“Father Brandsma did his work in the context of the rise of fascism and Nazism in Europe. In word and deed, he opposed the language of hatred and division that was becoming common at the time. In his view, what we now describe as ‘fake news’ was not to be tolerated in the Catholic press; he successfully argued for an episcopal ban on the printing of National Socialist propaganda in Catholic newspapers. 

“He paid with his life for his courageous actions: in early 1942 Father Titus was arrested by the occupying forces and consequently sent to the Dachau concentration camp. There, on July 26 of the same year, he was killed by an injection, on the Sunday that the Dutch bishops had their courageous protest against the deportations of Jews read out in all the churches.

“We, Catholic journalists, recognize in Titus Brandsma a professional peer and fellow believer of considerable standing. Someone who shared the deeper mission that should drive journalism in modern times: a search for truth and veracity, the promotion of peace and dialogue between people.

“We therefore see him as a friend and advocate for our entire profession, indeed a patron saint of journalism. We would therefore like to boldly ask you to make this patron saint’s office official. 

“The current patron saint of journalism is Francis de Sales. He is undoubtedly a holy man of faith and of great merit, but he was not a journalist in the modern sense of the word. Titus Brandsma was.

“And as we said, he gave his life for it. In our view, this makes him particularly suitable for this patronage. According to UNESCO, in 2021, no less than 55 journalists died worldwide while carrying out their work. Many more had to deal with violence, threats, repression, censorship and persecution. The commitment to truth and humanity is extremely dangerous in these times of disinformation and polarization. This urgently requires a holy intercessor who has experienced this personally - and passed the ordeal with flying colours.”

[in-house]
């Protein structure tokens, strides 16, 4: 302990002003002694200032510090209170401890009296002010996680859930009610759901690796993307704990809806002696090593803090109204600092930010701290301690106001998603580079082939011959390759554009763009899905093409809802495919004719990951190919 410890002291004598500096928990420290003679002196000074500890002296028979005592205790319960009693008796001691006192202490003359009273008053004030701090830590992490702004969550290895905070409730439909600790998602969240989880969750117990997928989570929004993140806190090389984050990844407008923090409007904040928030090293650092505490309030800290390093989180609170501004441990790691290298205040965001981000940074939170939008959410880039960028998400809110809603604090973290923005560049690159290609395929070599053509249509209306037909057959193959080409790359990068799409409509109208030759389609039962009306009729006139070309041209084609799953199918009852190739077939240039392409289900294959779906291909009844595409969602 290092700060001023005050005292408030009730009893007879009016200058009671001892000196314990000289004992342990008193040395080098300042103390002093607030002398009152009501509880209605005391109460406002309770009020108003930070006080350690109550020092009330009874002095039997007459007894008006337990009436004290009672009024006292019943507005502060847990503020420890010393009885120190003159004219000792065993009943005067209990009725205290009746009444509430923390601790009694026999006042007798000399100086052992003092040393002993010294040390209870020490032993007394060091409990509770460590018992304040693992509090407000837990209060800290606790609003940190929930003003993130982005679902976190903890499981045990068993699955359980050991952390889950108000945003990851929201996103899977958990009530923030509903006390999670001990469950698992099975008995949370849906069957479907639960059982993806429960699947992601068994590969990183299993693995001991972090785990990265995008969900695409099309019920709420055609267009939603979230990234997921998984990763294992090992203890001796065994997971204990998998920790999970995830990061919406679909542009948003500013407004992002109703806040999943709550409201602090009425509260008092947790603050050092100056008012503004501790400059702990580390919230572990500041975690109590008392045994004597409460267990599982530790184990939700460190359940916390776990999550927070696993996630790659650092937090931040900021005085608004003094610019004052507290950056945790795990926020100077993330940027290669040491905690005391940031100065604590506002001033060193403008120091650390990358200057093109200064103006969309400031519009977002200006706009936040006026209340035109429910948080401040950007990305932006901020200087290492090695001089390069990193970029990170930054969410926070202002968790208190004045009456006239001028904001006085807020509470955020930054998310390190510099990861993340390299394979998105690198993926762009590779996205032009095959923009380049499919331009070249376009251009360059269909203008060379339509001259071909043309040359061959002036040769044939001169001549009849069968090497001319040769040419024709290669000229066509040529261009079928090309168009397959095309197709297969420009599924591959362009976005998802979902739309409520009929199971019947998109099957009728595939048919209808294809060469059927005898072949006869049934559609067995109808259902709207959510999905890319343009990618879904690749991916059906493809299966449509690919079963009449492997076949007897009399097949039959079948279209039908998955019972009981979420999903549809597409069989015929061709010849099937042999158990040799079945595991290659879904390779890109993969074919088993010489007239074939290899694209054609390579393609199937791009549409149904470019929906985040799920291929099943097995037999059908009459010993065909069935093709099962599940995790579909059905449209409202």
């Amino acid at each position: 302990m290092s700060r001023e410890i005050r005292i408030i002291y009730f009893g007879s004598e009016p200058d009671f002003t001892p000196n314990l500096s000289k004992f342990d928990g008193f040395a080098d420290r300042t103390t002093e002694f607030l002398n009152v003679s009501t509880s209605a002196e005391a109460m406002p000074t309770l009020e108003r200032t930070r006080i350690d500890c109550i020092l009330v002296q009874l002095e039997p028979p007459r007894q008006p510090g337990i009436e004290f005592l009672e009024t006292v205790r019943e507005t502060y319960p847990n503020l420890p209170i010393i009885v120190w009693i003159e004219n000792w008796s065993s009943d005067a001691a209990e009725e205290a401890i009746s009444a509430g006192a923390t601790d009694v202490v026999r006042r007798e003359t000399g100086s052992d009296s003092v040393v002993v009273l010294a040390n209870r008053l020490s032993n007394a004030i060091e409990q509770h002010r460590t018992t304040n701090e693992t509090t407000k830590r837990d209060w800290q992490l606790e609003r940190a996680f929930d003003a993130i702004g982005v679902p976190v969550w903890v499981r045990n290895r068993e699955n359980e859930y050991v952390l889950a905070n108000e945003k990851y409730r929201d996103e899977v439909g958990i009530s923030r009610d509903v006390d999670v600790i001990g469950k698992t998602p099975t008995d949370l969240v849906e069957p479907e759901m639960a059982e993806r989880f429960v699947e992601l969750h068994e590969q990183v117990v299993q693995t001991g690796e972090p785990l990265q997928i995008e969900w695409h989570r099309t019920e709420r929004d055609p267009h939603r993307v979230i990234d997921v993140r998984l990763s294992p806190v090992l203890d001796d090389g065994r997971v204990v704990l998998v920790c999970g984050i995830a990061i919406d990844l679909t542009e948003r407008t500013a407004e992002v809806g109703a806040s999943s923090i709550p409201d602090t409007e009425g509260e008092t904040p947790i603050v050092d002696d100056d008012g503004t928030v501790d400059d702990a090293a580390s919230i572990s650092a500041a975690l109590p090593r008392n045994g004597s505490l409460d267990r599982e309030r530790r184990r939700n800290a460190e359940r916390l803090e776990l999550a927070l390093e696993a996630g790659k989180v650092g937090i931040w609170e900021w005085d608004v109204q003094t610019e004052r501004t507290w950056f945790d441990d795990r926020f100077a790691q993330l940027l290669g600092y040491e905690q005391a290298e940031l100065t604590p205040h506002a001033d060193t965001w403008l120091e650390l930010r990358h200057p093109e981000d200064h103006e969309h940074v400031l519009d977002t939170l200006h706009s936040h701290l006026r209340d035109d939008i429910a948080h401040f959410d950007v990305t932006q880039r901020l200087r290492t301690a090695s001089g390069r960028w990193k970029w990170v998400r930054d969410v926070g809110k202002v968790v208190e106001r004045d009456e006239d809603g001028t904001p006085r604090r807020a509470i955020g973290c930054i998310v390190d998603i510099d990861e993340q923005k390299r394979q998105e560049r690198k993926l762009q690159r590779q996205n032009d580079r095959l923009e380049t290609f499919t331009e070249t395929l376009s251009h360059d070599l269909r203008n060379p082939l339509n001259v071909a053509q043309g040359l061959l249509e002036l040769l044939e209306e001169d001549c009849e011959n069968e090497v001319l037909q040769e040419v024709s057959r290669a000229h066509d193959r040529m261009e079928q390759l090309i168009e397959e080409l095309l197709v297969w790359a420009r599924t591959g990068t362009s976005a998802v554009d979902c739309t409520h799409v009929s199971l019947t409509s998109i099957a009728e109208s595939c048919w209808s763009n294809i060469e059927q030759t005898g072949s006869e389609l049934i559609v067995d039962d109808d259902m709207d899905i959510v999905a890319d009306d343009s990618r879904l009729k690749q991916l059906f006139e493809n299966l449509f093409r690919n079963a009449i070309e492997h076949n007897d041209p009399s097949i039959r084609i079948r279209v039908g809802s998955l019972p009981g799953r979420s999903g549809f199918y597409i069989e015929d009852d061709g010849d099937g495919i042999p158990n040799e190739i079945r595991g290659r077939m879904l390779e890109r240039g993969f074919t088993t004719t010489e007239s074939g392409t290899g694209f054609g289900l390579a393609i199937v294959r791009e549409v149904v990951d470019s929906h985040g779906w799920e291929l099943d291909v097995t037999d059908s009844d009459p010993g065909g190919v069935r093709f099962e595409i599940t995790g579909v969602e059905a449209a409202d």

The letter says it all: what Catholic Communications should be today; the fact that St. Brandsma courageously embodied its totality. It was certainly not easy for him; he had to face much hostility from the all-powerful fascists; he did not relent and had to pay with his life for his prophetic stand. There is plenty that Catholic Communicators all over – and particularly in India -- need to learn from St Brandsma and also from the letter written by some renowned Catholic journalists to the Pope.

More so, because on 29 May 2022, the Church all over the globe observes the 56th World Day of Social Communications (In India, it coincides with the Feast of the Ascension of Our Lord). The theme of Pope Francis’ powerful message is ‘Listening with the Ear of the Heart’. The theme is rooted in the Gospel of St. Luke ‘Take care, then, how you listen.’ (Lk8:18). The theme complements the 2021 message ‘Come and See’. Pope Francis in his opening statement says, “Last year we reflected on the need to “Come and See” in order to discover reality and be able to recount it beginning with experiencing events and meeting people. Continuing in this vein, I would now like to draw attention to another word, “listen”, which is decisive in the grammar of communication and a condition for genuine dialogue.”